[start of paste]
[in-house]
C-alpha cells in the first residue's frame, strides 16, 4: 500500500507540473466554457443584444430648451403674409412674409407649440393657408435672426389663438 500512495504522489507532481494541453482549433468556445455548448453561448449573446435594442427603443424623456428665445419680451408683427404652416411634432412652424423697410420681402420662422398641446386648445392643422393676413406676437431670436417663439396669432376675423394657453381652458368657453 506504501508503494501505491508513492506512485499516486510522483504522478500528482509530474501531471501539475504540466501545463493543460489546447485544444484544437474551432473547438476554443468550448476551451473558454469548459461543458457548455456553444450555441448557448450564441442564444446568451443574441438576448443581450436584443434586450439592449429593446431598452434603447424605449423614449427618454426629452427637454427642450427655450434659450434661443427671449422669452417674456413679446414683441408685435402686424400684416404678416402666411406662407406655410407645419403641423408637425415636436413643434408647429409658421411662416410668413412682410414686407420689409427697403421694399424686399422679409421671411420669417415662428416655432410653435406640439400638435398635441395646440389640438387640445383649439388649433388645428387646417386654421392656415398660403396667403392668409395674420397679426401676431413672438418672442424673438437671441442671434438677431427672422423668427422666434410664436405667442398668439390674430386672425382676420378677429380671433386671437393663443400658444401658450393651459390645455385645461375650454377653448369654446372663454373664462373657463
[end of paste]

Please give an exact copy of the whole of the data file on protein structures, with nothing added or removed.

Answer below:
[in-house]
C-alpha cells in the first residue's frame, strides 16, 4: 500500500507540473466554457443584444430648451403674409412674409407649440393657408435672426389663438 500512495504522489507532481494541453482549433468556445455548448453561448449573446435594442427603443424623456428665445419680451408683427404652416411634432412652424423697410420681402420662422398641446386648445392643422393676413406676437431670436417663439396669432376675423394657453381652458368657453 506504501508503494501505491508513492506512485499516486510522483504522478500528482509530474501531471501539475504540466501545463493543460489546447485544444484544437474551432473547438476554443468550448476551451473558454469548459461543458457548455456553444450555441448557448450564441442564444446568451443574441438576448443581450436584443434586450439592449429593446431598452434603447424605449423614449427618454426629452427637454427642450427655450434659450434661443427671449422669452417674456413679446414683441408685435402686424400684416404678416402666411406662407406655410407645419403641423408637425415636436413643434408647429409658421411662416410668413412682410414686407420689409427697403421694399424686399422679409421671411420669417415662428416655432410653435406640439400638435398635441395646440389640438387640445383649439388649433388645428387646417386654421392656415398660403396667403392668409395674420397679426401676431413672438418672442424673438437671441442671434438677431427672422423668427422666434410664436405667442398668439390674430386672425382676420378677429380671433386671437393663443400658444401658450393651459390645455385645461375650454377653448369654446372663454373664462373657463